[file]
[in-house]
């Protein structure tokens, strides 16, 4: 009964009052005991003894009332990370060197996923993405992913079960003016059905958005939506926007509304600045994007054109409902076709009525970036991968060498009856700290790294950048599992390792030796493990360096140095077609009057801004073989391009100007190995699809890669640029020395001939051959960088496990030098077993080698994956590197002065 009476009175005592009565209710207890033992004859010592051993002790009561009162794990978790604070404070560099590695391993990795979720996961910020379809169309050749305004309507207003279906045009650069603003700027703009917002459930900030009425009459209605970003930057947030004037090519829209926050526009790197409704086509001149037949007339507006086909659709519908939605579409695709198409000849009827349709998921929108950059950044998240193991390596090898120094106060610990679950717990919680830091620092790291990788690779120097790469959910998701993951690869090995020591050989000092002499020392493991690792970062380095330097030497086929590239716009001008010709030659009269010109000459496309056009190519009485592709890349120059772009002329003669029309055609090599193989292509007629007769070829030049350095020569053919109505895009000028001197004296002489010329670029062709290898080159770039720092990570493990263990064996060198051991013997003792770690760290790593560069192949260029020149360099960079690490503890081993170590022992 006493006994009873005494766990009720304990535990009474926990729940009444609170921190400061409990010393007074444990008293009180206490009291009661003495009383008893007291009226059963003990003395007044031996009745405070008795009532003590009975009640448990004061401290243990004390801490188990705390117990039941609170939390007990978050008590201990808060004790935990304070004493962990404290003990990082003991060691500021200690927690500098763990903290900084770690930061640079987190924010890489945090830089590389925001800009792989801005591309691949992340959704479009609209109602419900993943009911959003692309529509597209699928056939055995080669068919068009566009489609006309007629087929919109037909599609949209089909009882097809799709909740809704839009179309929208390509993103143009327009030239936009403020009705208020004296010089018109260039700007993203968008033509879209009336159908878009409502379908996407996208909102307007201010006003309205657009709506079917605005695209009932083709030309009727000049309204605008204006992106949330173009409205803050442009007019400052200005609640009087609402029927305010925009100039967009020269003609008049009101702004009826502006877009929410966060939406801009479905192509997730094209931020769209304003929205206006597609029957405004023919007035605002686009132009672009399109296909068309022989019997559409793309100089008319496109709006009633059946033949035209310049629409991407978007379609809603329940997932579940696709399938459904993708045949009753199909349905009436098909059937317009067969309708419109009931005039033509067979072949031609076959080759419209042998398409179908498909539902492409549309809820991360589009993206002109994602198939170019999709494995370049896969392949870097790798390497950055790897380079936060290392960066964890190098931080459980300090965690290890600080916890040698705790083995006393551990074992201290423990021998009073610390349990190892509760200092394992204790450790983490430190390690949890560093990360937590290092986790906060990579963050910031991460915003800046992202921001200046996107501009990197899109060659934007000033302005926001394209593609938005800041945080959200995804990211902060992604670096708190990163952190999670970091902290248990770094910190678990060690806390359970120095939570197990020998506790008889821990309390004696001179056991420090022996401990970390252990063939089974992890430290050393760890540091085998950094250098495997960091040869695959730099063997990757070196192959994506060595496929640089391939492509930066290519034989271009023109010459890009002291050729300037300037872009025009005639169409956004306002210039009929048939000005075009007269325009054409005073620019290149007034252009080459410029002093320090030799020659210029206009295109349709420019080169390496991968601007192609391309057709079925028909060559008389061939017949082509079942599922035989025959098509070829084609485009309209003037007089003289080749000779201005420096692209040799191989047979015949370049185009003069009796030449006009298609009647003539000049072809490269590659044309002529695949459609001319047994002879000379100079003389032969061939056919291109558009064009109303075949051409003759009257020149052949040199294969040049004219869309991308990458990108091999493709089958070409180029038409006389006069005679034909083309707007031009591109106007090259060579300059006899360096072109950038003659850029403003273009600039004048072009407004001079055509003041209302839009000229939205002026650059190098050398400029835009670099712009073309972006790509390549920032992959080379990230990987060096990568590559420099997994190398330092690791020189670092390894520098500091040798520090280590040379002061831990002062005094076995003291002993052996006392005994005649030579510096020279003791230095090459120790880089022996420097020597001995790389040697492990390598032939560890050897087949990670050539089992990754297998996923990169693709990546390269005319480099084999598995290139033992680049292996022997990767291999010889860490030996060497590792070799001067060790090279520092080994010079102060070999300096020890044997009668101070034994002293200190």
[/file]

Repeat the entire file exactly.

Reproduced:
[in-house]
């Protein structure tokens, strides 16, 4: 009964009052005991003894009332990370060197996923993405992913079960003016059905958005939506926007509304600045994007054109409902076709009525970036991968060498009856700290790294950048599992390792030796493990360096140095077609009057801004073989391009100007190995699809890669640029020395001939051959960088496990030098077993080698994956590197002065 009476009175005592009565209710207890033992004859010592051993002790009561009162794990978790604070404070560099590695391993990795979720996961910020379809169309050749305004309507207003279906045009650069603003700027703009917002459930900030009425009459209605970003930057947030004037090519829209926050526009790197409704086509001149037949007339507006086909659709519908939605579409695709198409000849009827349709998921929108950059950044998240193991390596090898120094106060610990679950717990919680830091620092790291990788690779120097790469959910998701993951690869090995020591050989000092002499020392493991690792970062380095330097030497086929590239716009001008010709030659009269010109000459496309056009190519009485592709890349120059772009002329003669029309055609090599193989292509007629007769070829030049350095020569053919109505895009000028001197004296002489010329670029062709290898080159770039720092990570493990263990064996060198051991013997003792770690760290790593560069192949260029020149360099960079690490503890081993170590022992 006493006994009873005494766990009720304990535990009474926990729940009444609170921190400061409990010393007074444990008293009180206490009291009661003495009383008893007291009226059963003990003395007044031996009745405070008795009532003590009975009640448990004061401290243990004390801490188990705390117990039941609170939390007990978050008590201990808060004790935990304070004493962990404290003990990082003991060691500021200690927690500098763990903290900084770690930061640079987190924010890489945090830089590389925001800009792989801005591309691949992340959704479009609209109602419900993943009911959003692309529509597209699928056939055995080669068919068009566009489609006309007629087929919109037909599609949209089909009882097809799709909740809704839009179309929208390509993103143009327009030239936009403020009705208020004296010089018109260039700007993203968008033509879209009336159908878009409502379908996407996208909102307007201010006003309205657009709506079917605005695209009932083709030309009727000049309204605008204006992106949330173009409205803050442009007019400052200005609640009087609402029927305010925009100039967009020269003609008049009101702004009826502006877009929410966060939406801009479905192509997730094209931020769209304003929205206006597609029957405004023919007035605002686009132009672009399109296909068309022989019997559409793309100089008319496109709006009633059946033949035209310049629409991407978007379609809603329940997932579940696709399938459904993708045949009753199909349905009436098909059937317009067969309708419109009931005039033509067979072949031609076959080759419209042998398409179908498909539902492409549309809820991360589009993206002109994602198939170019999709494995370049896969392949870097790798390497950055790897380079936060290392960066964890190098931080459980300090965690290890600080916890040698705790083995006393551990074992201290423990021998009073610390349990190892509760200092394992204790450790983490430190390690949890560093990360937590290092986790906060990579963050910031991460915003800046992202921001200046996107501009990197899109060659934007000033302005926001394209593609938005800041945080959200995804990211902060992604670096708190990163952190999670970091902290248990770094910190678990060690806390359970120095939570197990020998506790008889821990309390004696001179056991420090022996401990970390252990063939089974992890430290050393760890540091085998950094250098495997960091040869695959730099063997990757070196192959994506060595496929640089391939492509930066290519034989271009023109010459890009002291050729300037300037872009025009005639169409956004306002210039009929048939000005075009007269325009054409005073620019290149007034252009080459410029002093320090030799020659210029206009295109349709420019080169390496991968601007192609391309057709079925028909060559008389061939017949082509079942599922035989025959098509070829084609485009309209003037007089003289080749000779201005420096692209040799191989047979015949370049185009003069009796030449006009298609009647003539000049072809490269590659044309002529695949459609001319047994002879000379100079003389032969061939056919291109558009064009109303075949051409003759009257020149052949040199294969040049004219869309991308990458990108091999493709089958070409180029038409006389006069005679034909083309707007031009591109106007090259060579300059006899360096072109950038003659850029403003273009600039004048072009407004001079055509003041209302839009000229939205002026650059190098050398400029835009670099712009073309972006790509390549920032992959080379990230990987060096990568590559420099997994190398330092690791020189670092390894520098500091040798520090280590040379002061831990002062005094076995003291002993052996006392005994005649030579510096020279003791230095090459120790880089022996420097020597001995790389040697492990390598032939560890050897087949990670050539089992990754297998996923990169693709990546390269005319480099084999598995290139033992680049292996022997990767291999010889860490030996060497590792070799001067060790090279520092080994010079102060070999300096020890044997009668101070034994002293200190």